New York now has its High Line, and may well have its Low Line by 2018; London will have The Line, a walking trail of international-quality contemporary sculpture which will open later in the year along a route that broadly follows the line of the Meridian, linking the Queen Elizabeth Olympic Park and the O2, which is housed in the former Millennium Dome. The Line is the brainchild of Megan Piper and Clive Dutton who in in February 2014 launched an ambitious crowdfunding campaign and successfully raised over £140,000 in less than eight weeks to fund the project. Proposals have been sought from artists, galleries and collections for works to be selected by an independent panel, which will be on loan for two years with new works introduced every year.
The first series of sculptures have been announced and will include works by well-known artists such as Martin Creed, Damien Hurst, Gary Hume, and Eduardo Paolozzi.
Meanwhile, not far away, the 2014 Sculpture in the City programme has created a string of contemporary sculptures in and around the Square Mile of London. A giant keyhole, a woman struggling against the wind, a ceiling of flying books and illuminated neon phrases are among the sculptures which bring a touch of humour and colour to compliment the sculptural forms of modern buildings designed by Norman Foster, Richard Rogers and others, plus the historic Leadenhall Market. In its fourth year, this year’s programme includes artists Cerith Wyn Evans, Lynn Chadwick, Ben Long, Julian Wild, Nigel Hall, Paul Hosking, Peter Randall-Page, Antony Gormley, Jim Lambie and Richard Wentworth. .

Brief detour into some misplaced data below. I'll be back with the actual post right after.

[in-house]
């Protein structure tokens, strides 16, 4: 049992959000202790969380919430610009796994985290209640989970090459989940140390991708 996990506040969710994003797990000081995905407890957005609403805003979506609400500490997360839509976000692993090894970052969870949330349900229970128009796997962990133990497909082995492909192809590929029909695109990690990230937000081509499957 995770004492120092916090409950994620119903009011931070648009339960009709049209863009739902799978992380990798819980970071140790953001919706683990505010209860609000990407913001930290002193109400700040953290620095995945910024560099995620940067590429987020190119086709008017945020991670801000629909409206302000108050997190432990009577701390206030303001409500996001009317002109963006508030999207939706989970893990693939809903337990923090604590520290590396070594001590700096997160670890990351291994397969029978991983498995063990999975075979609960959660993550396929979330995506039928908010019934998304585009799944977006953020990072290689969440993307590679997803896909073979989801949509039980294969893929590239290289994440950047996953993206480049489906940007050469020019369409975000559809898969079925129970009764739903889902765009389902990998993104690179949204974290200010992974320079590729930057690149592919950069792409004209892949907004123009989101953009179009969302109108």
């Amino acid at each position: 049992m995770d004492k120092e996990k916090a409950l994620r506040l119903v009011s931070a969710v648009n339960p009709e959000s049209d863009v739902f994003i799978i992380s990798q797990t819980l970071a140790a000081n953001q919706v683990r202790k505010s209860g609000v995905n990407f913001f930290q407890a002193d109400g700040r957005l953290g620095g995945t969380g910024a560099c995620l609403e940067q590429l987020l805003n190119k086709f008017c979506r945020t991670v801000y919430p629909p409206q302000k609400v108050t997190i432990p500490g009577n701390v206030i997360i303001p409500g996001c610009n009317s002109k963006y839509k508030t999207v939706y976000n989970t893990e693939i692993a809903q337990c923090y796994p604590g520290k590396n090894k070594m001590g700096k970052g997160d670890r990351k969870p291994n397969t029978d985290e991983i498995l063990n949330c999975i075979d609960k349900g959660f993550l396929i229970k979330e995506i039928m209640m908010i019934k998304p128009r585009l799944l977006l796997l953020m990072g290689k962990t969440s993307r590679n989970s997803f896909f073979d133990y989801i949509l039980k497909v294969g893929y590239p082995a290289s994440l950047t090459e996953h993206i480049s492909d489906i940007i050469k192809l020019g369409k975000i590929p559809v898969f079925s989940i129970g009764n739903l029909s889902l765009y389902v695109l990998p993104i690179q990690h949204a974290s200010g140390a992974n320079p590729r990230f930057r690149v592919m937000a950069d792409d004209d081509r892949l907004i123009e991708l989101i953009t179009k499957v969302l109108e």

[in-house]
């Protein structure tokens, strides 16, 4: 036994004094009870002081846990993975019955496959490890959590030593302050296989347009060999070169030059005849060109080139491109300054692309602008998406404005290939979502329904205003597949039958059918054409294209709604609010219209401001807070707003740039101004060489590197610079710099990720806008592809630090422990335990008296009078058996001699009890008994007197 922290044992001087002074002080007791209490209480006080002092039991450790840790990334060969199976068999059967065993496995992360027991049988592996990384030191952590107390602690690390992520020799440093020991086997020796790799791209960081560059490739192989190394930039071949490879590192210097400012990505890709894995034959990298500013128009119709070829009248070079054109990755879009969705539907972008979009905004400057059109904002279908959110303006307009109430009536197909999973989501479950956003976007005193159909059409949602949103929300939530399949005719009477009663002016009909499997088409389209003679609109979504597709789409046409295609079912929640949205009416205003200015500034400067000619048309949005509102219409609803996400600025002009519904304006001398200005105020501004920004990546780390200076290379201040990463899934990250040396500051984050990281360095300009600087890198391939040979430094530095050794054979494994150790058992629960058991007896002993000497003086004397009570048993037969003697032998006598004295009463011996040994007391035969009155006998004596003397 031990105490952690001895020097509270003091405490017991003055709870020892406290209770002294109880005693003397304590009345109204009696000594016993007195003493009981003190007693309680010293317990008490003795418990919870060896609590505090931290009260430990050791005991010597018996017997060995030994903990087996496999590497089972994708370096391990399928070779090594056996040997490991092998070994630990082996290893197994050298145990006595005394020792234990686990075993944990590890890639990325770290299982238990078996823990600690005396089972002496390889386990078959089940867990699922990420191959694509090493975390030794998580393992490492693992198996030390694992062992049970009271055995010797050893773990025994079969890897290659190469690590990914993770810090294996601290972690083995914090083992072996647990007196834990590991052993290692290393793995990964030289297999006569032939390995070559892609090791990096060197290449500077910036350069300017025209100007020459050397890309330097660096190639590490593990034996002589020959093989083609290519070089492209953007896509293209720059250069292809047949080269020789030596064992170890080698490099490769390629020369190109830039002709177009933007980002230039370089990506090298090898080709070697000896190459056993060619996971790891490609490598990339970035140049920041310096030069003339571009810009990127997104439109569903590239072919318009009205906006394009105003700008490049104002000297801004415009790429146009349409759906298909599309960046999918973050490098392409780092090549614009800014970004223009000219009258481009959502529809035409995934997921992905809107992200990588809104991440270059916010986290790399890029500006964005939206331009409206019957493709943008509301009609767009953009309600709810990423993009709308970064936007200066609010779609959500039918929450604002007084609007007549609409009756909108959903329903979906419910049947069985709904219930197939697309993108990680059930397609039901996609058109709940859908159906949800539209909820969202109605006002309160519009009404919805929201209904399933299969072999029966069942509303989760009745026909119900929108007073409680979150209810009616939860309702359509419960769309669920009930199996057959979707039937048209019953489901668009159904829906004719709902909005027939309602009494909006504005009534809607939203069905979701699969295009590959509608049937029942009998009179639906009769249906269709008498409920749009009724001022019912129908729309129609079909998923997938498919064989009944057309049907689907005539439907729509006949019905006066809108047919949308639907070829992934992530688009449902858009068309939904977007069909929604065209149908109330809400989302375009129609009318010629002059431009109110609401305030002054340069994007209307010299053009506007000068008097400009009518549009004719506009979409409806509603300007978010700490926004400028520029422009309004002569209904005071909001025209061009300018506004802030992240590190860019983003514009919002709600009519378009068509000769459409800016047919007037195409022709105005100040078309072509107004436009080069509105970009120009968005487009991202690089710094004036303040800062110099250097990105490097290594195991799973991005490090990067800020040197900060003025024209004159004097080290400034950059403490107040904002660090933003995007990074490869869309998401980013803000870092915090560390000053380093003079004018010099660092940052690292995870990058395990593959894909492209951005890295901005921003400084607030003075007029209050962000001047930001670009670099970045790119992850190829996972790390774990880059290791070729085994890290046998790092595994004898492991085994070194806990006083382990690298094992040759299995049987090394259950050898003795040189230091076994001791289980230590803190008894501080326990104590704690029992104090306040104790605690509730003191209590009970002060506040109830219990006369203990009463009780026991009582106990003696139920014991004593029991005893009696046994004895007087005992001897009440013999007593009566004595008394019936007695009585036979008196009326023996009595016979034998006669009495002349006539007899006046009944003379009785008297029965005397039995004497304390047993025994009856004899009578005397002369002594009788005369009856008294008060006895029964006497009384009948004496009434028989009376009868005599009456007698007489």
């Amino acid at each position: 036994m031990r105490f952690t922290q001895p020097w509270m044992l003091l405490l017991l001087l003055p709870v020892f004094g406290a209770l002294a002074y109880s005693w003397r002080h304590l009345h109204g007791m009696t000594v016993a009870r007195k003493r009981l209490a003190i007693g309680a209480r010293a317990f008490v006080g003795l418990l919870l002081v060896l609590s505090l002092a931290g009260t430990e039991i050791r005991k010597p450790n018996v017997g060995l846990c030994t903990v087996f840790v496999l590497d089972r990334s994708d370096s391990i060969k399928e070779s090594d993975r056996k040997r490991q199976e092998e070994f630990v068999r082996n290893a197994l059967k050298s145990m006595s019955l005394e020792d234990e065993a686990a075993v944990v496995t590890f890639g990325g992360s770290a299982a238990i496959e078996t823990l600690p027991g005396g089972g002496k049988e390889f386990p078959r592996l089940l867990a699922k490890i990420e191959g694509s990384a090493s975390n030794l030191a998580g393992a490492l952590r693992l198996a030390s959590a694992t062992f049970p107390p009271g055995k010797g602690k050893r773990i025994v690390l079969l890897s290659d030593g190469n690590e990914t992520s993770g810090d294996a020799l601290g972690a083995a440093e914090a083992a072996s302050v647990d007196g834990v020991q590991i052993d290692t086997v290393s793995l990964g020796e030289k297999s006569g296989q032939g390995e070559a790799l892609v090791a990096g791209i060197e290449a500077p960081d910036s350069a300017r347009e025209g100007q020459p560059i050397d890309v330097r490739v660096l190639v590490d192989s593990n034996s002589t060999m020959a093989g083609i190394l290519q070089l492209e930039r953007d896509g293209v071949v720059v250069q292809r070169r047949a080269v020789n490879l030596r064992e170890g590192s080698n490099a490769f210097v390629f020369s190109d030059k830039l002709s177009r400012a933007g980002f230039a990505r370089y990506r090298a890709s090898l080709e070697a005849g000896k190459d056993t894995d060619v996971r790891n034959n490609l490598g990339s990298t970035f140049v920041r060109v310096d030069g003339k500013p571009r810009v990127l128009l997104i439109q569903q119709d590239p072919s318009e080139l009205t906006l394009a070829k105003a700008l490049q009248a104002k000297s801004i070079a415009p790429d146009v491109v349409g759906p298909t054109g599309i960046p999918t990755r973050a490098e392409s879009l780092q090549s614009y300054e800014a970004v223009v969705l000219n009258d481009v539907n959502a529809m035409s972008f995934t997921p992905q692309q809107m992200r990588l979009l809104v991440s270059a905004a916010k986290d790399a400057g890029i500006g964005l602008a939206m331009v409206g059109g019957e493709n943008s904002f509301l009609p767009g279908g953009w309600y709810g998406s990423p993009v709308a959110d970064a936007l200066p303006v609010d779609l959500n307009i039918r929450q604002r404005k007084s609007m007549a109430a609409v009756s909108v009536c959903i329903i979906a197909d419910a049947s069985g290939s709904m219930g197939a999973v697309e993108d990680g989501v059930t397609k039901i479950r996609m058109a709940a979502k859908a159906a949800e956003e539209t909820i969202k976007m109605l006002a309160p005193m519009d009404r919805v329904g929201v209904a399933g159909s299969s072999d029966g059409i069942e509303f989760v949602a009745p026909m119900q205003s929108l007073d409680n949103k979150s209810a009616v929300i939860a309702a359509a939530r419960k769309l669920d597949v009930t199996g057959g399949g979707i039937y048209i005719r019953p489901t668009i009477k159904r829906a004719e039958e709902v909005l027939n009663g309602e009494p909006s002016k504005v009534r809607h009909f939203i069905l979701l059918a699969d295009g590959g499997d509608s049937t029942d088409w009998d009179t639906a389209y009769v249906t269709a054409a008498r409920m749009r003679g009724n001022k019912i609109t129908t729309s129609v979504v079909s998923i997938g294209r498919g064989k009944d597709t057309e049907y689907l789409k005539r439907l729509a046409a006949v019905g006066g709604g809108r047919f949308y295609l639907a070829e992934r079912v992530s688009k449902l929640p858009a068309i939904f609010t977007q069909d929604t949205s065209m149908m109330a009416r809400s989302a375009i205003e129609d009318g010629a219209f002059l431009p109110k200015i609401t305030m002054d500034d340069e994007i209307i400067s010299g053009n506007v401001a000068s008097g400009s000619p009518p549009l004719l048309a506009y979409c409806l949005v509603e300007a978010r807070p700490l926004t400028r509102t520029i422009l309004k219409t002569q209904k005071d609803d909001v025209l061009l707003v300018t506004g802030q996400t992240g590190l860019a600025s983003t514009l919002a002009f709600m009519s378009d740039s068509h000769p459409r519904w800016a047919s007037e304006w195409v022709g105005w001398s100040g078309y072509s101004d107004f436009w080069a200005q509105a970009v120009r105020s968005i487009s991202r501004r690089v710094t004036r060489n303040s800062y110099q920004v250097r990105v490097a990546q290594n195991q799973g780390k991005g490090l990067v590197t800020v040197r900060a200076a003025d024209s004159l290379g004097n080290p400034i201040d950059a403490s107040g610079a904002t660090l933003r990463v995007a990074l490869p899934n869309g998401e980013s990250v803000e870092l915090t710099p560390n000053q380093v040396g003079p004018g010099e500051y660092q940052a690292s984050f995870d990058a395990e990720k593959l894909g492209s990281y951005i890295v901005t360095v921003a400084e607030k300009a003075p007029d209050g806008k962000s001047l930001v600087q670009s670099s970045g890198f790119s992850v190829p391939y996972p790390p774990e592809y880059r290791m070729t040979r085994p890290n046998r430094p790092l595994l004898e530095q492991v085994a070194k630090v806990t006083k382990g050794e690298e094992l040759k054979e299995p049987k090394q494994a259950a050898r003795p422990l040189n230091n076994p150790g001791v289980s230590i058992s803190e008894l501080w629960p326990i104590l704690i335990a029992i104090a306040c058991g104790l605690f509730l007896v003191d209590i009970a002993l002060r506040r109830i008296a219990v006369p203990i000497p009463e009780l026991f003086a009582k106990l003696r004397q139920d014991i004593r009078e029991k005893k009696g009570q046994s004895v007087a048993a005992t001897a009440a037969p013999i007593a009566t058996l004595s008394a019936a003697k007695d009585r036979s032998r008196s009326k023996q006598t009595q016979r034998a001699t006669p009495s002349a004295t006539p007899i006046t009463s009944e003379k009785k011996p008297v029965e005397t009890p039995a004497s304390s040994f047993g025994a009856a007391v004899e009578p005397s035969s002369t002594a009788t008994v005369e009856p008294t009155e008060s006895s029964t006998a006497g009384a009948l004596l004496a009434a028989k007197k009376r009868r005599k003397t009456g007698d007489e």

Walk a little to the north west past Liverpool Station and there are more contemporary public sculptures throughout the Broadgate development. “Creative, confident and cosmopolitan, these modern masterpieces are accessible to all.”
As the occupants of the insurance companies, banks and financial institutions rush around the City, do they realise what a rich display of international contemporary public art they are fortunate to have around them that effectively creates an urban sculpture park?